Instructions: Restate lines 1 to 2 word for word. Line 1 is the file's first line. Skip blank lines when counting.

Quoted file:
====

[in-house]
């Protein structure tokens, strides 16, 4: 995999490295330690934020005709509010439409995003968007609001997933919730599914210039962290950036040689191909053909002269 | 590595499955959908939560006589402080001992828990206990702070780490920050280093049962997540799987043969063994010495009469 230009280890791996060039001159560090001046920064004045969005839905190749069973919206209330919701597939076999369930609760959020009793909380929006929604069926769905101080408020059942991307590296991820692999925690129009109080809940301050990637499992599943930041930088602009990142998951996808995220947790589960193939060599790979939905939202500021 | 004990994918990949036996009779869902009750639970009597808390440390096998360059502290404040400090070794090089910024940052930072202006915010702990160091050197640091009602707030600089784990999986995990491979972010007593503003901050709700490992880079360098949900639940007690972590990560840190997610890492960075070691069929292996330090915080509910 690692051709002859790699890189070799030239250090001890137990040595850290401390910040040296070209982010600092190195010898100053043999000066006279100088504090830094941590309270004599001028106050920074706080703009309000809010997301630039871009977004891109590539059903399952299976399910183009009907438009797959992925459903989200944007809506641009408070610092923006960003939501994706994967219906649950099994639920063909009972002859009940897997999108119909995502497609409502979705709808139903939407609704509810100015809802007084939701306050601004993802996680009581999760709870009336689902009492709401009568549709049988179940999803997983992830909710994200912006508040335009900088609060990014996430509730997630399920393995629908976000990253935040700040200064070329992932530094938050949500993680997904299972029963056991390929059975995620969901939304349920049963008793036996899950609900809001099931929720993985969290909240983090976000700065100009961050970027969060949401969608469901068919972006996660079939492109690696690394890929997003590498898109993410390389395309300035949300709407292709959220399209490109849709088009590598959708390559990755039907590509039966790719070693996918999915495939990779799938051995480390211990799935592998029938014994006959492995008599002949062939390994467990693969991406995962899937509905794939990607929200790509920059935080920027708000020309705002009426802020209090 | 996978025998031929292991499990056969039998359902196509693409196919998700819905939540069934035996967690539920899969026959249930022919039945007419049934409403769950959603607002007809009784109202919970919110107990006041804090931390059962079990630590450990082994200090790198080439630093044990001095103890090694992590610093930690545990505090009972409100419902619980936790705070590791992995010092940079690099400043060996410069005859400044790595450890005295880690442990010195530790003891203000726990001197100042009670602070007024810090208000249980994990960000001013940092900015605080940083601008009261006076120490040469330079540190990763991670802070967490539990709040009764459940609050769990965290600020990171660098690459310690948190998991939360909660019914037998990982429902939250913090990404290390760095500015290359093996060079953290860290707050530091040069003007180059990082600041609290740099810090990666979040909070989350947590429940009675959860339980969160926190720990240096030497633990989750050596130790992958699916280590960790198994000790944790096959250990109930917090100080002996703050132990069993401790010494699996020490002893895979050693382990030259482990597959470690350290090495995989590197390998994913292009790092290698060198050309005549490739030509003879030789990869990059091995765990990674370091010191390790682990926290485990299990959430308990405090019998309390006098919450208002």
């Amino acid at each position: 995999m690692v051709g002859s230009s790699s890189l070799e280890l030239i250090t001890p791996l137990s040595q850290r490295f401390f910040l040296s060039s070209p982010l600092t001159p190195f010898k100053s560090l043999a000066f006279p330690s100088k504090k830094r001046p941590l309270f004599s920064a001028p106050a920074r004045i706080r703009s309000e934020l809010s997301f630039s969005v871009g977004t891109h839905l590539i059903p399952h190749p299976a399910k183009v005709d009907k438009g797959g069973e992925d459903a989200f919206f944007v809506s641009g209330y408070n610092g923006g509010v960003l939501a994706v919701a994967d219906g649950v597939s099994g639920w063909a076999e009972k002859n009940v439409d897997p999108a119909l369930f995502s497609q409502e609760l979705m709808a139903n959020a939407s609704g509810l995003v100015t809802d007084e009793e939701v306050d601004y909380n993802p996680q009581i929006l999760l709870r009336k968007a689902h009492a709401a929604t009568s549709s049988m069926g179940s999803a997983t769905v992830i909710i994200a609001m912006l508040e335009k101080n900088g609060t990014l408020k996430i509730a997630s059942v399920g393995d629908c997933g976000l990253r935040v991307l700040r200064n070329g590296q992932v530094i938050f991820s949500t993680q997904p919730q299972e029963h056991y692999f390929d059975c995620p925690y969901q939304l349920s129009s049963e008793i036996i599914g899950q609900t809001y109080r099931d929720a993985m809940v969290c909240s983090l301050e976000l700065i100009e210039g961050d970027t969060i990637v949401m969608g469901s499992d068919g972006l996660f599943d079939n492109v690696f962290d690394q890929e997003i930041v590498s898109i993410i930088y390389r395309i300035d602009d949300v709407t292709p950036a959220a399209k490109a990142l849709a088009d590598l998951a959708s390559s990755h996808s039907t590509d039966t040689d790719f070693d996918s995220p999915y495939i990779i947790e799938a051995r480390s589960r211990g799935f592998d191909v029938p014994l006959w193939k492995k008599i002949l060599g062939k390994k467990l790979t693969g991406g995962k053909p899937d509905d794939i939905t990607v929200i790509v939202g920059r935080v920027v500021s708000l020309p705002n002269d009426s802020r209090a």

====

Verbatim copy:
[in-house]
């Protein structure tokens, strides 16, 4: 995999490295330690934020005709509010439409995003968007609001997933919730599914210039962290950036040689191909053909002269 | 590595499955959908939560006589402080001992828990206990702070780490920050280093049962997540799987043969063994010495009469 230009280890791996060039001159560090001046920064004045969005839905190749069973919206209330919701597939076999369930609760959020009793909380929006929604069926769905101080408020059942991307590296991820692999925690129009109080809940301050990637499992599943930041930088602009990142998951996808995220947790589960193939060599790979939905939202500021 | 004990994918990949036996009779869902009750639970009597808390440390096998360059502290404040400090070794090089910024940052930072202006915010702990160091050197640091009602707030600089784990999986995990491979972010007593503003901050709700490992880079360098949900639940007690972590990560840190997610890492960075070691069929292996330090915080509910 690692051709002859790699890189070799030239250090001890137990040595850290401390910040040296070209982010600092190195010898100053043999000066006279100088504090830094941590309270004599001028106050920074706080703009309000809010997301630039871009977004891109590539059903399952299976399910183009009907438009797959992925459903989200944007809506641009408070610092923006960003939501994706994967219906649950099994639920063909009972002859009940897997999108119909995502497609409502979705709808139903939407609704509810100015809802007084939701306050601004993802996680009581999760709870009336689902009492709401009568549709049988179940999803997983992830909710994200912006508040335009900088609060990014996430509730997630399920393995629908976000990253935040700040200064070329992932530094938050949500993680997904299972029963056991390929059975995620969901939304349920049963008793036996899950609900809001099931929720993985969290909240983090976000700065100009961050970027969060949401969608469901068919972006996660079939492109690696690394890929997003590498898109993410390389395309300035949300709407292709959220399209490109849709088009590598959708390559990755039907590509039966790719070693996918999915495939990779799938051995480390211990799935592998029938014994006959492995008599002949062939390994467990693969991406995962899937509905794939990607929200790509920059935080920027708000020309705002009426802020209090 | 996978025998031929292991499990056969039998359902196509693409196919998700819905939540069934035996967690539920899969026959249930022919039945007419049934409403769950959603607002007809009784109202919970919110107990006041804090931390059962079990630590450990082994200090790198080439630093044990001095103890090694992590610093930690545990505090009972409100419902619980936790705070590791992995010092940079690099400043060996410069005859400044790595450890005295880690442990010195530790003891203000726990001197100042009670602070007024810090208000249980994990960000001013940092900015605080940083601008009261006076120490040469330079540190990763991670802070967490539990709040009764459940609050769990965290600020990171660098690459310690948190998991939360909660019914037998990982429902939250913090990404290390760095500015290359093996060079953290860290707050530091040069003007180059990082600041609290740099810090990666979040909070989350947590429940009675959860339980969160926190720990240096030497633990989750050596130790992958699916280590960790198994000790944790096959250990109930917090100080002996703050132990069993401790010494699996020490002893895979050693382990030259482990597959470690350290090495995989590197390998994913292009790092290698060198050309005549490739030509003879030789990869990059091995765990990674370091010191390790682990926290485990299990959430308990405090019998309390006098919450208002």